Music Reviews
Different Gear, Still Speeding

Beady Eye Different Gear, Still Speeding

(Beady Eye Records) Rating - 5/10

I thought I had this one all figured out before I’d even started listening. Different Gear, Still Speeding, I would say, is the final nail in the Oasis coffin. Without a big name to fall back on, the band’s woeful inadequacies of the sixteen years since (What’s The Story) Morning Glory? would be brutally exposed. Chart failure seems inevitable, I would continue, and what remains of the band since Noel’s departure may finally decide to call it a day.

I, like many people, used to think Oasis were the greatest band in the world. And it’s fair to say that if you’ve been there, it doesn’t matter how many Radiohead records you listen to - the first two Oasis albums hold a special place in British music history that is pretty much unparalleled by any band of the last two decades. But after the initial warning signs of the so-so Be Here Now, the band entered into a sorry downward slide into self-parody and artistic insignificance.

There is a small problem with my pre-assessment of this record, however: some of this is not bad - not bad at all. Opening track Four Letter Word bursts into life with a zest and swagger rarely heard since Definitely Maybe; with Mark Coyle’s production, it could probably be on that album. In Millionaire, eastern-inspired guitars perfectly complement a refreshingly lively melody from Liam, who sounds better than he has in years. And the chorus to The Roller boasts something of the singalong quality that early Oasis used to bring in abundance.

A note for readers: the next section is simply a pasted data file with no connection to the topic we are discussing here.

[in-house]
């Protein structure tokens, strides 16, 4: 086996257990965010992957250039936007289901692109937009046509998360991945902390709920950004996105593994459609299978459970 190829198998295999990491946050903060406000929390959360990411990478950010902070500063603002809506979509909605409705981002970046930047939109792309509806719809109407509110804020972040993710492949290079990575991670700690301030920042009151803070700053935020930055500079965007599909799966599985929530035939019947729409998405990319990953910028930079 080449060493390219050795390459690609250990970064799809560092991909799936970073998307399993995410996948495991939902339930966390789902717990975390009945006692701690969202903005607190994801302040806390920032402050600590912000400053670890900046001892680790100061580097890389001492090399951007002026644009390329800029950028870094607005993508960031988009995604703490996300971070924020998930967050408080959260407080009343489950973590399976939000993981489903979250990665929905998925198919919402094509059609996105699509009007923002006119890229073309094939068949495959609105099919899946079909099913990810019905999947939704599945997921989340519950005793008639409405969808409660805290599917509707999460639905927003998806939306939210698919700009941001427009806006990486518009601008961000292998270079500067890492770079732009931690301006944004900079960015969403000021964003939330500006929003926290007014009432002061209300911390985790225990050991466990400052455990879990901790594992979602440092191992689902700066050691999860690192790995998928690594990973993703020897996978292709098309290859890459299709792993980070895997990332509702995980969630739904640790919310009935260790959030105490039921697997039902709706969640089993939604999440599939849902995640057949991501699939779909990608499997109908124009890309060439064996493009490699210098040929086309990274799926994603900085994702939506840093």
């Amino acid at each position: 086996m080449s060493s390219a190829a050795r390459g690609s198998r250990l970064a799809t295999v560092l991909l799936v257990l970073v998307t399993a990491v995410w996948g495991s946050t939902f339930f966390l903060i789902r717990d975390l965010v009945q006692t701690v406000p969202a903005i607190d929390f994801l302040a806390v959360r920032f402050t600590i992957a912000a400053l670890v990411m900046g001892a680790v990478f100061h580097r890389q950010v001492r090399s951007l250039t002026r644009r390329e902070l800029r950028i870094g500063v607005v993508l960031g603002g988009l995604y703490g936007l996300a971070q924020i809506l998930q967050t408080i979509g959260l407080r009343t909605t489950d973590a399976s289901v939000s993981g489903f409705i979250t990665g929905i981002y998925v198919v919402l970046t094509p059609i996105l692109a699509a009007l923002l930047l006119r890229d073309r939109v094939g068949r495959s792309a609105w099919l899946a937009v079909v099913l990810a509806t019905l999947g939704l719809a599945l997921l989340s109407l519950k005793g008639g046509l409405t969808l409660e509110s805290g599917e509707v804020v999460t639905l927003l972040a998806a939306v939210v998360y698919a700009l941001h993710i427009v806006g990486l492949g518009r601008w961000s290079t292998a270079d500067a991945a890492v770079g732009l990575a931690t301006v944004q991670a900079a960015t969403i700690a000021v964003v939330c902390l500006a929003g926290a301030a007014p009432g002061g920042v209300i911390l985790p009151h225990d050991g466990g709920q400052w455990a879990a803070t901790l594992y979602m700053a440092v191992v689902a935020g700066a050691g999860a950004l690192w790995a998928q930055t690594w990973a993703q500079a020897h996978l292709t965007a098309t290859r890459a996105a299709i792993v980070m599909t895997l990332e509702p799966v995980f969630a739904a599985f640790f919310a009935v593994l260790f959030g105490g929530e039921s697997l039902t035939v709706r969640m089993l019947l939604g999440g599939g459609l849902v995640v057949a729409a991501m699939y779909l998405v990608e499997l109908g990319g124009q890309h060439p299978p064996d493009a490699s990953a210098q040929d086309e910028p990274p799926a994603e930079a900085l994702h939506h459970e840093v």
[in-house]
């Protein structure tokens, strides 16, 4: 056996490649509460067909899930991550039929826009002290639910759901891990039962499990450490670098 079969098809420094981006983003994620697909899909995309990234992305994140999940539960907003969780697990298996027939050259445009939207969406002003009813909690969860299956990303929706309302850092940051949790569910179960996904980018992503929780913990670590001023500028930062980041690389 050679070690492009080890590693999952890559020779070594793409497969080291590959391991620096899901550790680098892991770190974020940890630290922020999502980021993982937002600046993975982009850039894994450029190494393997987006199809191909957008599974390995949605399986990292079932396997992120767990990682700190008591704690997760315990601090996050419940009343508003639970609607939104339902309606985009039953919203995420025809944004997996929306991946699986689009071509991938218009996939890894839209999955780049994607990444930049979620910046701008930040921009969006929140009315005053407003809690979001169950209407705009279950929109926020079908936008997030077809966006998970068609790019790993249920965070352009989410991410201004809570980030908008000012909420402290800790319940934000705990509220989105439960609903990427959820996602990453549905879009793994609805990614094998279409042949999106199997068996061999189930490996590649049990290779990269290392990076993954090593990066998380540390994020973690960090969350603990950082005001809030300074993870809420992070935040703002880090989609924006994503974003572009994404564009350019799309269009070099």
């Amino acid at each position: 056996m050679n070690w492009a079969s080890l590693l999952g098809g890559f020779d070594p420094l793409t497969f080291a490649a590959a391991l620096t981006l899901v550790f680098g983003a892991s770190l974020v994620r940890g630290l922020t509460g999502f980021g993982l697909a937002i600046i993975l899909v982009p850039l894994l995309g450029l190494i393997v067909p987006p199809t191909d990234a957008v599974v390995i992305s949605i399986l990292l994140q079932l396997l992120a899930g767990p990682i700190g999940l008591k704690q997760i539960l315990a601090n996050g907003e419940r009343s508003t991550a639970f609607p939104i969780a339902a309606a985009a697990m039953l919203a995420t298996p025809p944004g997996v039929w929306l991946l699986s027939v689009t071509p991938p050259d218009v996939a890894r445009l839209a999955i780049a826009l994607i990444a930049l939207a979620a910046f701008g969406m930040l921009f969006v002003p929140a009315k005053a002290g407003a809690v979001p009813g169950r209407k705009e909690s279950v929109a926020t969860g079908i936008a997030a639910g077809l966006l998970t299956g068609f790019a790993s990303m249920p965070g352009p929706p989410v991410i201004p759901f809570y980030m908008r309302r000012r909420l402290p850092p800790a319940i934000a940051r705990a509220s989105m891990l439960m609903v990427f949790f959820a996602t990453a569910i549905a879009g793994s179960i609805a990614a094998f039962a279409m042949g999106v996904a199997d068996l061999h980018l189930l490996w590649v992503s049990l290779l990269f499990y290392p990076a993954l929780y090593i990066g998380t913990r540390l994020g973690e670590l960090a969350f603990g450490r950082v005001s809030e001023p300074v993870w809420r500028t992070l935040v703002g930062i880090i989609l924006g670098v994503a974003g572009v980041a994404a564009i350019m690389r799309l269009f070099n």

Let’s not get ahead of ourselves: this is not a return to former glories. It shares nothing of the irresistible energy, nor the cultural relevance, of Oasis’ first two LPs. Liam has not yet managed to channel the spirit of John Lennon, much as he’d like to. And truth be told, it still owes a hell of a lot to Gallagher & co.’s limited choice of influences. But this is not Oasis - it’s Beady Eye, and there is a tangible difference between the two. Free of the constraints of Noel Gallagher’s creative control over the band, it seems that maybe Noel was the problem all along.

That’s not to say the record isn’t without its faults. After the initial nostalgic reverie of the opening three tracks follows the sobering comedown. First single Bring The Light is Status Quo gone honky-tonk, made even more cringeworthy with inane lyrics like “Baby hold on, baby come on”. Beatles And Stones is a ridiculous collage of rock n’ roll cliché, immediately ripping off My Generation by The Who before taking the listener on a guided tour of tired allusions to the 60s. Unashamed lifting of ideas, invented decades ago and rehashed countless times since, litter this album like cups of piss at Knebworth 1996. At times it’s so blatant that you’re sure they’re joking around. They probably are.

Different Gear, Still Speeding could be a good album if they just scaled things down a bit. Clocking in at just over 51 minutes, it feels a great deal longer. But you feel that the band’s notoriously resilient self-belief will prevent them from ever making anything you could call modest. Over to you then, Noel.